Classical natural law affirms what has always lived and moved within each person. It must be recognized and loved. The natural law, so Aquinas argues, is inscribed upon the heart of every man. But the heart of each man is unique to each man, and so each one will have his own inscription to discover in the context of a life lived. He will have to discover the effects of his own refraction. Access to this cannot be learned merely from a book or trying to substitute a list of rules for one’s current relationship to reality, even if books and lists may be of assistance.
The aboriginal vicar has always moved within the heart of every man and propelled him towards truth, goodness, and beauty, even before man’s explicit assent to the notion of natural law. Even if one’s pursuits have been confused or inhumane, the humane continues to exist. So even as one fails to see the entirety of truth, the seed of truth exists within each person. Rather than throwing away the baby (the aboriginal vicar living within all along) with the bathwater (the ways in which the vicar has not always been recognized as it is) and replacing them with new formulae, as tends some forms of natural law, Newman and Aquinas rely on the infusion of grace to enter into the already-existing heart and mind of man. They do not demand a replacement of reason, but the elevation of it. Likewise, the Summa Theologica does not aim at the destruction of the praeterea but the perfection of them.
Indeed, John Bowlin argues that, for Aquinas, any human action will implicate the precepts of natural law. Aquinas argues, “The precepts of the natural law are to the practical reason, what the first principles of demonstrations are to the speculative reason.” Explaining this, Bowlin writes, “Consistent failure to reason and judge in accord with the principle of noncontradiction yields, not false belief, but something more fundamental: basic alienation from the ordinary human capacity to reason and judge, to believe and know. In the same way, consistent failure to act knowingly for the sake of the human good, for the sake of one of the ends specified by the primary precepts of natural law, yields, not unjust action, but something more fundamental: nothing that can be recognized as human action. It would be unintelligible as action, more akin to madness than to rational agency.”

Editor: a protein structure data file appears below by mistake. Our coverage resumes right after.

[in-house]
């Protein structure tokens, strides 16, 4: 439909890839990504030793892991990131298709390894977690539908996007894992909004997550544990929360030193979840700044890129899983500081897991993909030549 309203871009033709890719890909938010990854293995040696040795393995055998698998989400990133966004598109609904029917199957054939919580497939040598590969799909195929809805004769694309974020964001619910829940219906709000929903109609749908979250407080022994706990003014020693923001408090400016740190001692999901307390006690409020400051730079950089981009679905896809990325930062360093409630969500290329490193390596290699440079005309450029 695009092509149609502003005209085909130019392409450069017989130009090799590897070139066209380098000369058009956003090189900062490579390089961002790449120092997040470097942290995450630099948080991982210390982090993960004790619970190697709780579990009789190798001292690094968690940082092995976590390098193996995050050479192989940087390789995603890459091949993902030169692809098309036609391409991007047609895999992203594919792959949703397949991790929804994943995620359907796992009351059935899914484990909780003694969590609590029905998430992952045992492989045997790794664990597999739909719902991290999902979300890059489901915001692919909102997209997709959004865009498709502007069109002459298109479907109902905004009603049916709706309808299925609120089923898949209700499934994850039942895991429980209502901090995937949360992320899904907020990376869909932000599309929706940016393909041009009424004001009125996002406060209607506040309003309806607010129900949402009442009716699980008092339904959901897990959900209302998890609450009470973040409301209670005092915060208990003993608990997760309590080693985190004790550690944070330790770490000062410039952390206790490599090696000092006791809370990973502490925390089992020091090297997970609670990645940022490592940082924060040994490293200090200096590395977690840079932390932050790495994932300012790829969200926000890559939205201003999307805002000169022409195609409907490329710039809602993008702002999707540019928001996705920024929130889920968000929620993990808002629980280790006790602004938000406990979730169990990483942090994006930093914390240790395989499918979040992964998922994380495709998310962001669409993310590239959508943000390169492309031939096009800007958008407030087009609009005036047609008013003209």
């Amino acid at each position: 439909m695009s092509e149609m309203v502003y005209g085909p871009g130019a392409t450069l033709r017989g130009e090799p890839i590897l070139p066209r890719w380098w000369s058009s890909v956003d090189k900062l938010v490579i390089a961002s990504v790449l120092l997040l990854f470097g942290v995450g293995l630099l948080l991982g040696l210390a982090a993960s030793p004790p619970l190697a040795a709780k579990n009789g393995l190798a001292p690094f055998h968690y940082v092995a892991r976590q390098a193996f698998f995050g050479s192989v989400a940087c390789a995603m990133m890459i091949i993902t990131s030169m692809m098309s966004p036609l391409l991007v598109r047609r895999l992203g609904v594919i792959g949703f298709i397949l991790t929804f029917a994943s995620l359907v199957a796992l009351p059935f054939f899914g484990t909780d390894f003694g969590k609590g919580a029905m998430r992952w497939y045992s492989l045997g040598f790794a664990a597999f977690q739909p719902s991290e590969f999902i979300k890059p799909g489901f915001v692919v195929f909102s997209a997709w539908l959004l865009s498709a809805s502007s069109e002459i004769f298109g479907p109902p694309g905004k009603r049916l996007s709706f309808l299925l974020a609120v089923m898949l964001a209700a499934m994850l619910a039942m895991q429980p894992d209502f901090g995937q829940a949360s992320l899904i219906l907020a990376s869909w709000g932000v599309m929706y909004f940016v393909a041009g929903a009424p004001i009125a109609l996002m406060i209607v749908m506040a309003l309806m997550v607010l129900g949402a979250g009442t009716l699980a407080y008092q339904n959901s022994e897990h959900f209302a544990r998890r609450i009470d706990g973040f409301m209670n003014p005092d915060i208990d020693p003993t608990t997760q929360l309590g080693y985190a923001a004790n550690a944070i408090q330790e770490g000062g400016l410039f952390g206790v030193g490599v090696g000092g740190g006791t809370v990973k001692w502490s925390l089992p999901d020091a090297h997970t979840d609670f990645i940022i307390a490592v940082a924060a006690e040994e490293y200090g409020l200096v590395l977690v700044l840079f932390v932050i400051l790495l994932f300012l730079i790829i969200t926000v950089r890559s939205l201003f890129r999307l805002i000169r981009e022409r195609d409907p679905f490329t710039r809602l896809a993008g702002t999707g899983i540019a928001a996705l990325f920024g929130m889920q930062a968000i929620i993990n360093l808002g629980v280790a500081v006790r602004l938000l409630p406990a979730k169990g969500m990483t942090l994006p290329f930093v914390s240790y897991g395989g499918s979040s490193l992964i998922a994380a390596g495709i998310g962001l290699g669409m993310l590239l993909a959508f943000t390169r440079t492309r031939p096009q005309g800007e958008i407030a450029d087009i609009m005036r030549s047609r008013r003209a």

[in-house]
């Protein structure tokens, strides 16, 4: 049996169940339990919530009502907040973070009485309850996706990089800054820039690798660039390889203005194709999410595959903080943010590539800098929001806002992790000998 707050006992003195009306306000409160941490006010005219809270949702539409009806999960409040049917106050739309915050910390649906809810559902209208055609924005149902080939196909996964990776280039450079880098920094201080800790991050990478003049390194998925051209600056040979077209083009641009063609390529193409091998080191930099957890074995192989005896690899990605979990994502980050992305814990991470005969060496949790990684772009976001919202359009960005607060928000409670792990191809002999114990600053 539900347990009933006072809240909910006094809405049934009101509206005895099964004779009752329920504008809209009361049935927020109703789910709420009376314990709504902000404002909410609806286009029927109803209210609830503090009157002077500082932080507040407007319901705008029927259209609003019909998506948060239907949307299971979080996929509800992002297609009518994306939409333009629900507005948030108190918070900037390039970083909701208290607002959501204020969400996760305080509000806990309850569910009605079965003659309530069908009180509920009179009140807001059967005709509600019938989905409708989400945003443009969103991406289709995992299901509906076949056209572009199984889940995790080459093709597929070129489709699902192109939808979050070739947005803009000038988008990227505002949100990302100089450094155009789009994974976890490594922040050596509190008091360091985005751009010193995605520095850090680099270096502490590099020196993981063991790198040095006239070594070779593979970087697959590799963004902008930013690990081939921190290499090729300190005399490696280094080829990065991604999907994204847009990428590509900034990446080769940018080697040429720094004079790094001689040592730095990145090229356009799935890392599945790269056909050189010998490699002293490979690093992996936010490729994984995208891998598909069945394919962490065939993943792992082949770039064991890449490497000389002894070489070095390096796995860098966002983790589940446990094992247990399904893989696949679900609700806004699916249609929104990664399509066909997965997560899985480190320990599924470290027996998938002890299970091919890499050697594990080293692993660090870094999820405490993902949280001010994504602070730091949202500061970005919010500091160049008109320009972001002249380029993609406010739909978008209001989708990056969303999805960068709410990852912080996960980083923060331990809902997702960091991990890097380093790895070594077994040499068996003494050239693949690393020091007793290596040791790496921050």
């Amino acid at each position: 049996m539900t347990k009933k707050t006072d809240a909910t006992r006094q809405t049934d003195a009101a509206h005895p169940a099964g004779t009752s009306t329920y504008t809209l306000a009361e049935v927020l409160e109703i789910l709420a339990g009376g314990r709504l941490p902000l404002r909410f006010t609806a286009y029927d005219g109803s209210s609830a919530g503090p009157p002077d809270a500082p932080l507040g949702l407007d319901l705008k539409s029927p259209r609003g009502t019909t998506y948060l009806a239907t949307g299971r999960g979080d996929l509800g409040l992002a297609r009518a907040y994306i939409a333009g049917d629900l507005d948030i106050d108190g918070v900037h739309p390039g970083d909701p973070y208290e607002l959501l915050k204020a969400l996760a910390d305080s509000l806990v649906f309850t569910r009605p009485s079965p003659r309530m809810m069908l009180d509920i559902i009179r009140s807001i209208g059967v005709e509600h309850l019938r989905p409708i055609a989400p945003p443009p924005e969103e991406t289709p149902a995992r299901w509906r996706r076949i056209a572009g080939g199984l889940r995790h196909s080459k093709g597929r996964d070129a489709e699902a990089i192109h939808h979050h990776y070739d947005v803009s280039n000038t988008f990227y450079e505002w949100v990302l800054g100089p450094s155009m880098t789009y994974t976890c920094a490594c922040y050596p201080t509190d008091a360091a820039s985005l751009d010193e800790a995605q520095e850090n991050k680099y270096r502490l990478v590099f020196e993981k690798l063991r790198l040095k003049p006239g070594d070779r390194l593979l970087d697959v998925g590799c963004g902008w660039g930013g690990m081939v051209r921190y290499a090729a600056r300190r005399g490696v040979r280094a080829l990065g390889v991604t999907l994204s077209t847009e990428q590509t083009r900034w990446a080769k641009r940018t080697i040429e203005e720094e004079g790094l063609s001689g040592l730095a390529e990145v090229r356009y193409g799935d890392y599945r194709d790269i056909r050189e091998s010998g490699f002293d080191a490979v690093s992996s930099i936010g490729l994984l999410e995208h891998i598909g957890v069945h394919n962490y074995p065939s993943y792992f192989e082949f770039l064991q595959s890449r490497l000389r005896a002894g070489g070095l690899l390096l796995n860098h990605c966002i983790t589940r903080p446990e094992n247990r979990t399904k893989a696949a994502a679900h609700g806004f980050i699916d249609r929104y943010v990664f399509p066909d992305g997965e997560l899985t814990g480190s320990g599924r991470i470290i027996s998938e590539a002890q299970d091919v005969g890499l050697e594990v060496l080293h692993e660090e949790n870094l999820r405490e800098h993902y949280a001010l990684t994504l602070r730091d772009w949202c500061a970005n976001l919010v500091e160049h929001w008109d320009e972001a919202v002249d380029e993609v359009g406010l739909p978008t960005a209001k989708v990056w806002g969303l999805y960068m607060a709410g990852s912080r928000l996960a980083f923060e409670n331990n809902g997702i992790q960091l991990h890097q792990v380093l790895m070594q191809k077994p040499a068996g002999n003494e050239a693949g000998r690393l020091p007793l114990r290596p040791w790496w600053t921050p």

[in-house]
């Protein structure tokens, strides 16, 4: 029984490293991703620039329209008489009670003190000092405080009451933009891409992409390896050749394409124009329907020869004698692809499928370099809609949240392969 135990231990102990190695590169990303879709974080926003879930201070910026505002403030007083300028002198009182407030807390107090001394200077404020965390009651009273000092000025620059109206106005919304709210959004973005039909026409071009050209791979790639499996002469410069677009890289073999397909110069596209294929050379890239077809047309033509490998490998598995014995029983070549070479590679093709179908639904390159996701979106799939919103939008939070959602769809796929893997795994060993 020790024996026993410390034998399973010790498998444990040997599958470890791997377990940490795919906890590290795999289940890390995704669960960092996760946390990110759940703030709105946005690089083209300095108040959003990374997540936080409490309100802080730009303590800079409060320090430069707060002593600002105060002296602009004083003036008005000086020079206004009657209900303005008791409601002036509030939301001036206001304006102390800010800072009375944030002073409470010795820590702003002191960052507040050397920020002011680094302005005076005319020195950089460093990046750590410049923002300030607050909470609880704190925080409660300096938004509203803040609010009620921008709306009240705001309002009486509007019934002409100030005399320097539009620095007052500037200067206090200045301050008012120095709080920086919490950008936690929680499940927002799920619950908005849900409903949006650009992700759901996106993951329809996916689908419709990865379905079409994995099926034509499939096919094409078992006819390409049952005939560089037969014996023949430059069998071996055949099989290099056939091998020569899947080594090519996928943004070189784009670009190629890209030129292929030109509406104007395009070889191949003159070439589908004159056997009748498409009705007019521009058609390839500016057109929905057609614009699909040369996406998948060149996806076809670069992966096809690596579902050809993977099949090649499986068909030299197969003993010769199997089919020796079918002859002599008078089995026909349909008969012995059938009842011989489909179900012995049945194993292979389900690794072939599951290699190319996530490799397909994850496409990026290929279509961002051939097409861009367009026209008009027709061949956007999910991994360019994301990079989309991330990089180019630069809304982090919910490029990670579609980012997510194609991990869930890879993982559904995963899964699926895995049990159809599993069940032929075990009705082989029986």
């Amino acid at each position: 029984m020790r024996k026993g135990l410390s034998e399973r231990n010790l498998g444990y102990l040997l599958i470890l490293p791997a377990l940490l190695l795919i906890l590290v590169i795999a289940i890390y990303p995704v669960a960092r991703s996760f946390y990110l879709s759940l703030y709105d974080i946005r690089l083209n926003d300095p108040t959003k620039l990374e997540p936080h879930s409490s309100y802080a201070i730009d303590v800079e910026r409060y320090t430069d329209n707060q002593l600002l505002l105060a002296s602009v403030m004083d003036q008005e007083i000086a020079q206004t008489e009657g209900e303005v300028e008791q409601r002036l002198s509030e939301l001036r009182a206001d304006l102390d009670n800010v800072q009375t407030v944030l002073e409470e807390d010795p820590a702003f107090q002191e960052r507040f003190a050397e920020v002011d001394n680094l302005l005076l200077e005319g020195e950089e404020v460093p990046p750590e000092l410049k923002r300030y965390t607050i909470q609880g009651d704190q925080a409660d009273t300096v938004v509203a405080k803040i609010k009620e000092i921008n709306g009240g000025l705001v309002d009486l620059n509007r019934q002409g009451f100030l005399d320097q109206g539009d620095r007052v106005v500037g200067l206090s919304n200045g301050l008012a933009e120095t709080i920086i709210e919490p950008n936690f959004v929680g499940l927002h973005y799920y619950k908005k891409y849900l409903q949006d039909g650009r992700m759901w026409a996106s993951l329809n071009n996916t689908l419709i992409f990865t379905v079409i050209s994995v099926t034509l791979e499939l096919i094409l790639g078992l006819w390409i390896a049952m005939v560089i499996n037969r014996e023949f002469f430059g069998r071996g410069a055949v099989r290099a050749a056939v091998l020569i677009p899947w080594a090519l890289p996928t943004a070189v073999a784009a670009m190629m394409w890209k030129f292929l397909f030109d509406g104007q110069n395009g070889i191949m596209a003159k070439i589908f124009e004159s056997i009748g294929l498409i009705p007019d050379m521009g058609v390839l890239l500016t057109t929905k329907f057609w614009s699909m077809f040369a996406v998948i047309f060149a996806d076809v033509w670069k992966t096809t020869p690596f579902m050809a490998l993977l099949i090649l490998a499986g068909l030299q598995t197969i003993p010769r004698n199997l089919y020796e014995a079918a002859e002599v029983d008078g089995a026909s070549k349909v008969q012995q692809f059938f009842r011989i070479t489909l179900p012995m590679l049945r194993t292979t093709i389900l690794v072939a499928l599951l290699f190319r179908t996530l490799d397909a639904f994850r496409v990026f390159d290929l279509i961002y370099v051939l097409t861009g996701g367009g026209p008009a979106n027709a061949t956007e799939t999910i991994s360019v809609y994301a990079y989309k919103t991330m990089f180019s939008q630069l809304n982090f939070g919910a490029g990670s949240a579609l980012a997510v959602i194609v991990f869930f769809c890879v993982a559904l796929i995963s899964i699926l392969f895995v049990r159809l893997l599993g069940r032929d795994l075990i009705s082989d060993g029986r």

Bowlin argues that the natural law is always implicated when one pursues a perceived good. Any person who so perceives and pursues is a natural lawyer, even if one in need of development. They are not in need of conquering but, rather, maturation. This is true for anyone who makes arguments concerning perceived goods, whether that person be an abortionist, a Black Lives Matter activist, or a Catholic priest. Some may be better natural lawyers than others. But so long as they have reasons for actions and act in accord with reasoning, they are on the way.
Wednesday’s post will explore dehumanizing natural law.
More posts in this series:
- Do gay penguins matter? (and objectivizing natural law)
- Empiricizing natural law
- Virtue is virtue, regardless of the signaling
- Nietzschean natural law
- Dehumanizing natural law (and questions of affectivity)
- Emotivist natural law
- Natural law in Catholicism
Chris Damian is a writer, speaker, attorney, and business professional living in the Twin Cities. He received his B.A. in Philosophy from the University of Notre Dame and his J.D. and M.A. in Catholic Studies from the University of St. Thomas. He is the author of “I Desired You: Intellectual Journals on Faith and (Homo)sexuality” (volumes I and II). He is also the co-founder of YArespond, a group of Catholic young adults seeking informed and holistic responses to the clergy abuse crisis. In his free time, he enjoys hosting dinner parties and creative writing workshops.